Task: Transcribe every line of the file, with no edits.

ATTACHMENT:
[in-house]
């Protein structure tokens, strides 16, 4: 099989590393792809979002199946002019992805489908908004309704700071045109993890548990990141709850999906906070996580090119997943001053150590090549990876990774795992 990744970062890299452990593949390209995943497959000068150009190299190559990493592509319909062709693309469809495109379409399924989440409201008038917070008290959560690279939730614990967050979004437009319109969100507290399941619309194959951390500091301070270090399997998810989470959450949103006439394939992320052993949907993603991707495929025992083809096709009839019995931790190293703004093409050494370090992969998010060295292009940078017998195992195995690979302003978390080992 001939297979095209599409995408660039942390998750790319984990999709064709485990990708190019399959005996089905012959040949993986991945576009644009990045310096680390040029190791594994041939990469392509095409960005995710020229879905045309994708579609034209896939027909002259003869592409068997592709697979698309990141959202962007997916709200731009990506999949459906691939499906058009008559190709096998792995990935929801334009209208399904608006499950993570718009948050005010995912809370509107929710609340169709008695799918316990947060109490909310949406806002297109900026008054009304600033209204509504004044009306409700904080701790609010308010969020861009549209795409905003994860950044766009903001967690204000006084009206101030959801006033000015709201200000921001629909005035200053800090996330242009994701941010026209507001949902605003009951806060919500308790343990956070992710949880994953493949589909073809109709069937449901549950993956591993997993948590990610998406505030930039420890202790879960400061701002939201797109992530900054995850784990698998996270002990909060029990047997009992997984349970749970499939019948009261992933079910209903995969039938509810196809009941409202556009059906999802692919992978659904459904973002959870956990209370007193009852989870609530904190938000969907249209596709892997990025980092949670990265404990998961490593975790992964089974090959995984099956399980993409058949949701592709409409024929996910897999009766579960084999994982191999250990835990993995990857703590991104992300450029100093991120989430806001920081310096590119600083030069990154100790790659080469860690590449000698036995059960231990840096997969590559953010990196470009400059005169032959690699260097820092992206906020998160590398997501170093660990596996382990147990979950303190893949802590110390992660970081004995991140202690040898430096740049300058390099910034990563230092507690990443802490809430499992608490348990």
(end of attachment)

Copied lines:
[in-house]
């Protein structure tokens, strides 16, 4: 099989590393792809979002199946002019992805489908908004309704700071045109993890548990990141709850999906906070996580090119997943001053150590090549990876990774795992 990744970062890299452990593949390209995943497959000068150009190299190559990493592509319909062709693309469809495109379409399924989440409201008038917070008290959560690279939730614990967050979004437009319109969100507290399941619309194959951390500091301070270090399997998810989470959450949103006439394939992320052993949907993603991707495929025992083809096709009839019995931790190293703004093409050494370090992969998010060295292009940078017998195992195995690979302003978390080992 001939297979095209599409995408660039942390998750790319984990999709064709485990990708190019399959005996089905012959040949993986991945576009644009990045310096680390040029190791594994041939990469392509095409960005995710020229879905045309994708579609034209896939027909002259003869592409068997592709697979698309990141959202962007997916709200731009990506999949459906691939499906058009008559190709096998792995990935929801334009209208399904608006499950993570718009948050005010995912809370509107929710609340169709008695799918316990947060109490909310949406806002297109900026008054009304600033209204509504004044009306409700904080701790609010308010969020861009549209795409905003994860950044766009903001967690204000006084009206101030959801006033000015709201200000921001629909005035200053800090996330242009994701941010026209507001949902605003009951806060919500308790343990956070992710949880994953493949589909073809109709069937449901549950993956591993997993948590990610998406505030930039420890202790879960400061701002939201797109992530900054995850784990698998996270002990909060029990047997009992997984349970749970499939019948009261992933079910209903995969039938509810196809009941409202556009059906999802692919992978659904459904973002959870956990209370007193009852989870609530904190938000969907249209596709892997990025980092949670990265404990998961490593975790992964089974090959995984099956399980993409058949949701592709409409024929996910897999009766579960084999994982191999250990835990993995990857703590991104992300450029100093991120989430806001920081310096590119600083030069990154100790790659080469860690590449000698036995059960231990840096997969590559953010990196470009400059005169032959690699260097820092992206906020998160590398997501170093660990596996382990147990979950303190893949802590110390992660970081004995991140202690040898430096740049300058390099910034990563230092507690990443802490809430499992608490348990």